There are several things you can do to try to counteract these changes:
- Try a collagen supplement: It will give the body more collagen that it may use to repair skin.
- Use a product with peptides: Peptides are short chains of amino acids that help to build proteins like collagen and elastin. Regularly applying them on your skin may help your skin to repair itself, fading the appearance of wrinkles and sagging.
- Use retinols: Retinols are vitamin A derivatives that can boost the amount of collagen in your skin, increasing plumpness and improving skin tone.
7. Erase Facial Hair
As estrogen levels drop, unwanted hair may appear on your jawline, under your chin, or above your upper lip. There are many options for getting rid of this hair. Perhaps the simplest and safest is simply to shave it away. Contrary to the popular myth, this will not make the hair “grow back faster” or thicker. Shaving is a form of exfoliation, so as long as you do it gently, it can even be good for your skin.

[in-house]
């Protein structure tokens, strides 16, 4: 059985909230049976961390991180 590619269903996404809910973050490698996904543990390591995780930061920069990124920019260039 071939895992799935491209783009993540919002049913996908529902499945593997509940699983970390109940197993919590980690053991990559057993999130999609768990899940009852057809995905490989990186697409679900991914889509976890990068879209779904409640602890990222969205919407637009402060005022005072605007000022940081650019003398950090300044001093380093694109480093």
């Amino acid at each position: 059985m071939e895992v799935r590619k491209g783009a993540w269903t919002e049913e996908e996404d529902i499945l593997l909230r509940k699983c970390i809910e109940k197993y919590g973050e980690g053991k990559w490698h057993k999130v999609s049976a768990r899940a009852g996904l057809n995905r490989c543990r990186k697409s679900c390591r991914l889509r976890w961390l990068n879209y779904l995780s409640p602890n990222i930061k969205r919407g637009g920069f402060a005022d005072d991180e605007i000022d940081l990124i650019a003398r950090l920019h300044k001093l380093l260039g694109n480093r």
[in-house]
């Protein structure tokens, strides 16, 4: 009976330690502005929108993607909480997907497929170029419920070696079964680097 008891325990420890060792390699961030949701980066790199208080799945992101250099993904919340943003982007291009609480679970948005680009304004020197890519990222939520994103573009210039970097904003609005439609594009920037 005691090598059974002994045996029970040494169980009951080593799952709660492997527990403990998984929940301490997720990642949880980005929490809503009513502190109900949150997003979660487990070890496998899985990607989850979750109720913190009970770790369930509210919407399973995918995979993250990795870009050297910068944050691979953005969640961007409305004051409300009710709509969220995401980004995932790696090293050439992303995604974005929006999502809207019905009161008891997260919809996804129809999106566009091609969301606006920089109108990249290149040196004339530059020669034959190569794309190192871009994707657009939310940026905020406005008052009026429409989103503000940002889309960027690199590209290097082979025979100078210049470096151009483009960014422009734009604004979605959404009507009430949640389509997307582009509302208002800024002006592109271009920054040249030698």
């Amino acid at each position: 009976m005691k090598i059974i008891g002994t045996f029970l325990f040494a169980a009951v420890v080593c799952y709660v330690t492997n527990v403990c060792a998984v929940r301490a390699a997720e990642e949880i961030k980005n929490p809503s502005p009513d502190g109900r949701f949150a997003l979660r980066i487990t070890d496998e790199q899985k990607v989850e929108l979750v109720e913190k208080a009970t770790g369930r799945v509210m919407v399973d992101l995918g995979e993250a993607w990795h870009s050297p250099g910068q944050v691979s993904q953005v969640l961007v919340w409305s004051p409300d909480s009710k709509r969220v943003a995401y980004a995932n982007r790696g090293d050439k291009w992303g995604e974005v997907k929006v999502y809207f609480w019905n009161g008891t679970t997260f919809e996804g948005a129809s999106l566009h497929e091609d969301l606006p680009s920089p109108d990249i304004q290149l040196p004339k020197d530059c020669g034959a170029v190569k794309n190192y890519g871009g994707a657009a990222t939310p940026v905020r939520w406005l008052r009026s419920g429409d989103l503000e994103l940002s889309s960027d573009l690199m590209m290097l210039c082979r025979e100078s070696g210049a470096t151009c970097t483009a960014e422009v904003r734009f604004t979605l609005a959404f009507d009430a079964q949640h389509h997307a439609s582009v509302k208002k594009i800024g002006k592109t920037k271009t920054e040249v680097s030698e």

Other options include waxing—which may be too harsh for your skin now that it’s sensitive—hair-removing creams, or other tools advertised to remove hair. You can also talk to your dermatologist about laser hair removal, but do be cautious about potential scarring.
It’s All About Changing Your Habits
Don’t worry—perimenopause and menopause don’t have to mean the end of beautiful skin. By simply changing your habits and the products you use, you can still enjoy radiant skin at any age.
How did menopause affect your skin?